The EU and the US have taken strikingly opposed responses to the financial crisis: the US deficit in 2010 (9%) was half again more than the eurozone average (6%) and the Fed's main interest rate is at 0%, while the comparable figure for the euro zone was increased to 1.5% by the European Central Bank last July. Why is this?

Europe has moved faster in the direction of fiscal consolidation partly because of economics: countries like Greece, Ireland and now Italy, with heavier debts than the United States, essentially had no choice.

But it has moved faster partly because of politics: there is a political phobia of budget deficits because there is a political phobia of inflation. Anyway, fully understanding the different policy responses requires much more time than we have here.

Why are the ECB's policy rates so much higher than the Fed's?

That one is easy to answer: because the ECB made a mistake. Specifically, it overestimated the vigour of the recovery and underestimated the danger of a double dip.

There are very strong critics of both the more austere and the Keynesian approaches. Which do you think is the better strategy in the current situation?

Stimulus now, austerity later. It is hard to imagine how a clear-eyed observer of current circumstances could see a different answer. I guess the implication is that too many policymakers have failing vision.

Notwithstanding the current eurozone crisis, the ECB has been very successful in its 'hard currency' approach, some would say too much so. One euro today is valued at 1.37 dollars or 0.86 pounds. Americans complain that the yuan's undervaluation relative to the dollar is hurting their exports. Might Europeans have even stronger grounds to complain to the ECB on this issue?

From my earlier remarks about the ECB's policy rate, you can undoubtedly infer my answer. Europe would have been better served by a more accommodating policy, given how inflationary pressures earlier this year were largely transitory and the recovery is now stalling out.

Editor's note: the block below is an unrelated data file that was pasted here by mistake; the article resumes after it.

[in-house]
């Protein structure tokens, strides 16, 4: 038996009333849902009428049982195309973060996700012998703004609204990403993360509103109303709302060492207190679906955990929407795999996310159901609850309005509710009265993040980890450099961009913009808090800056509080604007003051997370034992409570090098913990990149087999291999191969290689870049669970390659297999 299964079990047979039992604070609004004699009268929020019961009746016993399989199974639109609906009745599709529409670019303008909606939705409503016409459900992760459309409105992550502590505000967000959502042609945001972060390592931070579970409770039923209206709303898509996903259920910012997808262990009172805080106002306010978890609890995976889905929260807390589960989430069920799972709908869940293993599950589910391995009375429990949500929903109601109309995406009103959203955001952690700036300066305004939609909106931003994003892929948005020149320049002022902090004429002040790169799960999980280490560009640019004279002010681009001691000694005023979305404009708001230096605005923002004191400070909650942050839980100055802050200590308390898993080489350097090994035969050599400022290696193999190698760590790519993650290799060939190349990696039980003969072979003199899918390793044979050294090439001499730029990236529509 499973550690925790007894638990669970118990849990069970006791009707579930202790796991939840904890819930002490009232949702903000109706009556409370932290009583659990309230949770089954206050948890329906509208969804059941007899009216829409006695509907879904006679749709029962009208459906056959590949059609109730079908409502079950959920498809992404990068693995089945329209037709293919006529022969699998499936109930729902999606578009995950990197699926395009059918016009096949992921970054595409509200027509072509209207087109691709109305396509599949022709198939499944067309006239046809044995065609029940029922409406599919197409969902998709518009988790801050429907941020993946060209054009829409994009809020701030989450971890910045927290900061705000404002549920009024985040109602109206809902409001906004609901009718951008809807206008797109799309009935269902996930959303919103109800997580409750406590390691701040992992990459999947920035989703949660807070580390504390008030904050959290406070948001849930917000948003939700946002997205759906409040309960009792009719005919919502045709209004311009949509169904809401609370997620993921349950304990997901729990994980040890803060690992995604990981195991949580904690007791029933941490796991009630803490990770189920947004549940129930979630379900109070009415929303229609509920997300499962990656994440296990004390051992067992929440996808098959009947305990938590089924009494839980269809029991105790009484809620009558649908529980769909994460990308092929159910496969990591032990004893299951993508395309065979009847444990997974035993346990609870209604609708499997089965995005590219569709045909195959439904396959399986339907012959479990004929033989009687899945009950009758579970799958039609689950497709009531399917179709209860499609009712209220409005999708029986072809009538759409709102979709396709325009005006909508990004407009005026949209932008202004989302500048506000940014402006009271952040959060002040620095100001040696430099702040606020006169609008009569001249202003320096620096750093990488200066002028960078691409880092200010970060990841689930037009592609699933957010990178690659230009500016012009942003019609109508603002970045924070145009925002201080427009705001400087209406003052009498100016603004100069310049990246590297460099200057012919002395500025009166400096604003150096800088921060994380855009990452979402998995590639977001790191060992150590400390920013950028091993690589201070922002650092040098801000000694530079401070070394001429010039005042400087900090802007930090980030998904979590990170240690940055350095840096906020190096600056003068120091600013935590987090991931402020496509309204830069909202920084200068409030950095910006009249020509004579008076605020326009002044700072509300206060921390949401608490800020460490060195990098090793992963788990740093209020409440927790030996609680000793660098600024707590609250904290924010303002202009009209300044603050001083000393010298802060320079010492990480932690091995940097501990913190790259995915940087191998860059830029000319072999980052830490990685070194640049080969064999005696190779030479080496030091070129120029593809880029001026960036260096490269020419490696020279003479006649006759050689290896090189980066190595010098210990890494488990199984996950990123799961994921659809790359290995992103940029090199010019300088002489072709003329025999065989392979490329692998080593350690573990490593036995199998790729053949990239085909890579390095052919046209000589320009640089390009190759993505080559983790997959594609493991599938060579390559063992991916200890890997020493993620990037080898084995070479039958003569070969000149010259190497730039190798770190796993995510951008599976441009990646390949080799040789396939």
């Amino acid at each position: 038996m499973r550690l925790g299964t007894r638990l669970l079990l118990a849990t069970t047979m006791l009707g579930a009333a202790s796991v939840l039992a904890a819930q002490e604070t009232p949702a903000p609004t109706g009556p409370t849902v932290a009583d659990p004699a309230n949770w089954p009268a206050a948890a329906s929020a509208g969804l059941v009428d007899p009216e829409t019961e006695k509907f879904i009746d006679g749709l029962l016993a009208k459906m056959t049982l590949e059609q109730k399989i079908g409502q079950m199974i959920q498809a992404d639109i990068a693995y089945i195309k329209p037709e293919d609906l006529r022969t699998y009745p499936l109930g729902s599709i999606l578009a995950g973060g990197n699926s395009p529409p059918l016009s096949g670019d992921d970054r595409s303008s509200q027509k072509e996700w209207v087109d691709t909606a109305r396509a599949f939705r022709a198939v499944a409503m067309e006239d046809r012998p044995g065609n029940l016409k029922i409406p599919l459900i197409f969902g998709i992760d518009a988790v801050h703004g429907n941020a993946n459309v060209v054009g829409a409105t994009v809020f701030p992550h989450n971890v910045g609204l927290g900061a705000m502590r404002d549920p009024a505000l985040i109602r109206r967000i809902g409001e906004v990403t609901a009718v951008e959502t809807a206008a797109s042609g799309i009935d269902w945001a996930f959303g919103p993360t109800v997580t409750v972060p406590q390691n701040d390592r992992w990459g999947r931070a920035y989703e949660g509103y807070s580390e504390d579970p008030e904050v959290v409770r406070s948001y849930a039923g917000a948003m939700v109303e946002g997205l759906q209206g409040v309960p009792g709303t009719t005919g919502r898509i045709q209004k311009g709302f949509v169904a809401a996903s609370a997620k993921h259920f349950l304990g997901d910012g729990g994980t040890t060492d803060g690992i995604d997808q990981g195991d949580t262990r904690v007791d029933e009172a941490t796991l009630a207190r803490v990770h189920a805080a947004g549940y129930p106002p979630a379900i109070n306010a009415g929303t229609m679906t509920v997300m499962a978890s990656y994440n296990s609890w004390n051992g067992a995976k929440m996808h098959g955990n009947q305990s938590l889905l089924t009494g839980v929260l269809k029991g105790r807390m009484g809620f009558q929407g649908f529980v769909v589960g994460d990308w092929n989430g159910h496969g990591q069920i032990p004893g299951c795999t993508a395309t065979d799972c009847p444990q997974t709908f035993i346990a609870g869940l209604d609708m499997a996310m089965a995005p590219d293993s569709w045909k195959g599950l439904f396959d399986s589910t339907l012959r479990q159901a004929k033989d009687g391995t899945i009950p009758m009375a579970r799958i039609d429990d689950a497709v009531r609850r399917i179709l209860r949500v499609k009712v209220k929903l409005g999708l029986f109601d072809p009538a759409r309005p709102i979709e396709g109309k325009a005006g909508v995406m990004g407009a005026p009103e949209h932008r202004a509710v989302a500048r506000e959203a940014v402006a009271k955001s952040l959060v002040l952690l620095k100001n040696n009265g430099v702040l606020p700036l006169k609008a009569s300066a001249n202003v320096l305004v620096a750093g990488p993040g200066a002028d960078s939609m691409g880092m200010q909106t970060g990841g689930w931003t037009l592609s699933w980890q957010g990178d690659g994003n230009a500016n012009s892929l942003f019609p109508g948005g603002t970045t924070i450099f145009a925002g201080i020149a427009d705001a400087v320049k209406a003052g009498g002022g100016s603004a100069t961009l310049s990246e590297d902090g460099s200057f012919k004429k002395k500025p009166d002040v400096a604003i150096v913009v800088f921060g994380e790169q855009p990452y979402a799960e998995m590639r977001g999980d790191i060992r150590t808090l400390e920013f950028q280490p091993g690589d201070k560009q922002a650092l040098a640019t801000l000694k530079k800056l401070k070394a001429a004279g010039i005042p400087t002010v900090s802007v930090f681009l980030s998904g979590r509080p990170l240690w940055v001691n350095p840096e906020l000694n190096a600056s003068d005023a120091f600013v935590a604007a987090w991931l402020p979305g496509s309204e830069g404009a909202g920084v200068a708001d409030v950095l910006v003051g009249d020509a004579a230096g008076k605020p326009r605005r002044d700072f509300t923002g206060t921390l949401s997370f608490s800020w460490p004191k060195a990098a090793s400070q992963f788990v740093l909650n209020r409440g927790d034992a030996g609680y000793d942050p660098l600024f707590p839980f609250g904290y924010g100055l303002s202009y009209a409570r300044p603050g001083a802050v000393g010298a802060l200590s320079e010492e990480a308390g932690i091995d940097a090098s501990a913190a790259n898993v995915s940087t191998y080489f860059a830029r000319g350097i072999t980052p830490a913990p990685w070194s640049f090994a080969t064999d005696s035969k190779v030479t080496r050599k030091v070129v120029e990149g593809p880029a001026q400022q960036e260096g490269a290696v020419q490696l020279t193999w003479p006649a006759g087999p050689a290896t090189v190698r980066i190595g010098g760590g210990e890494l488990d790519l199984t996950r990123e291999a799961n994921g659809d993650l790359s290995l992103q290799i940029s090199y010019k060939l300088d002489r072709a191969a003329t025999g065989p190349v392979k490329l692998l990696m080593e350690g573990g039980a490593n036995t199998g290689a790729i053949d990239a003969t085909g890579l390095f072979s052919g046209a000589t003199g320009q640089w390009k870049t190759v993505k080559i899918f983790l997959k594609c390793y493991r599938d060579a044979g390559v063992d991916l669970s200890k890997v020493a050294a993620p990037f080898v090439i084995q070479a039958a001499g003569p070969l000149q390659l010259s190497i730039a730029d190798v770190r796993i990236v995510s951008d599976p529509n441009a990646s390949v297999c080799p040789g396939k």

A somewhat weaker currency would have flowed from that policy, and that might have helped to sustain the recovery. But hindsight, to stick with the metaphor, is 20/20.

Why does the euro zone appear so unable to resolve its sovereign debt crisis? Though the use of the euro as a reserve currency and in foreign transactions has risen since 1999, does this not detract from predictions of its rise and the decline of the dollar?

The inability of European policymakers to resolve their crisis and the questions now being asked about the future of the euro certainly limit its attractions as an international currency. The incoherence of the European policy response is the main thing working in favour of the dollar's continued international role.

Why have European policymakers been unable to take decisive action to resolve its sovereign debt crisis? Answering that question would require a book. And no doubt there will be books.

But if you want my answer in a nutshell, this would be: Europe's crisis is more than just a sovereign debt crisis. It is a banking crisis. It is also a political crisis. And it is also a social crisis.